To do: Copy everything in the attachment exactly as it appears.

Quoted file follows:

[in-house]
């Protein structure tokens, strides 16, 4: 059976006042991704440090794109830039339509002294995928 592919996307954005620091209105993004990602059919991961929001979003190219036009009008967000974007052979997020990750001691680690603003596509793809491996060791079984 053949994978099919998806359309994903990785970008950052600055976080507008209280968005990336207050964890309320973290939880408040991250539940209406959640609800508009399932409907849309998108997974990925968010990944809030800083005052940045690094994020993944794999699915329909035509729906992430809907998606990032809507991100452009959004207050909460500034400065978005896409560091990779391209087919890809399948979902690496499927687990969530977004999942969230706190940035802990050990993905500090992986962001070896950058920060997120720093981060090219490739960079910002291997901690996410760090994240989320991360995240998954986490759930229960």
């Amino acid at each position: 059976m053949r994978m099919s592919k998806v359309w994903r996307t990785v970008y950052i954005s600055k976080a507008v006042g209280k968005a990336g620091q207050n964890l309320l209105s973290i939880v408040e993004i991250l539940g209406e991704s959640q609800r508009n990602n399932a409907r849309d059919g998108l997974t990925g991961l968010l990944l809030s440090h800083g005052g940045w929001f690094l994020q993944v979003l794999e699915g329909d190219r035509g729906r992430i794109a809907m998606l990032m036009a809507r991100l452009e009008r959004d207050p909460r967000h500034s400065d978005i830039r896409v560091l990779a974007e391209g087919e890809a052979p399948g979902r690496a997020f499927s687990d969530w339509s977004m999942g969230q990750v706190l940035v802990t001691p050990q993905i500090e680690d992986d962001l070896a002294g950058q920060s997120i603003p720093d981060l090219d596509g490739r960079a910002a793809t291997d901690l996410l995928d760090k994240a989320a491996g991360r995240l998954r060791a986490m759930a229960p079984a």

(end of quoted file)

[in-house]
């Protein structure tokens, strides 16, 4: 059976006042991704440090794109830039339509002294995928 592919996307954005620091209105993004990602059919991961929001979003190219036009009008967000974007052979997020990750001691680690603003596509793809491996060791079984 053949994978099919998806359309994903990785970008950052600055976080507008209280968005990336207050964890309320973290939880408040991250539940209406959640609800508009399932409907849309998108997974990925968010990944809030800083005052940045690094994020993944794999699915329909035509729906992430809907998606990032809507991100452009959004207050909460500034400065978005896409560091990779391209087919890809399948979902690496499927687990969530977004999942969230706190940035802990050990993905500090992986962001070896950058920060997120720093981060090219490739960079910002291997901690996410760090994240989320991360995240998954986490759930229960």
């Amino acid at each position: 059976m053949r994978m099919s592919k998806v359309w994903r996307t990785v970008y950052i954005s600055k976080a507008v006042g209280k968005a990336g620091q207050n964890l309320l209105s973290i939880v408040e993004i991250l539940g209406e991704s959640q609800r508009n990602n399932a409907r849309d059919g998108l997974t990925g991961l968010l990944l809030s440090h800083g005052g940045w929001f690094l994020q993944v979003l794999e699915g329909d190219r035509g729906r992430i794109a809907m998606l990032m036009a809507r991100l452009e009008r959004d207050p909460r967000h500034s400065d978005i830039r896409v560091l990779a974007e391209g087919e890809a052979p399948g979902r690496a997020f499927s687990d969530w339509s977004m999942g969230q990750v706190l940035v802990t001691p050990q993905i500090e680690d992986d962001l070896a002294g950058q920060s997120i603003p720093d981060l090219d596509g490739r960079a910002a793809t291997d901690l996410l995928d760090k994240a989320a491996g991360r995240l998954r060791a986490m759930a229960p079984a």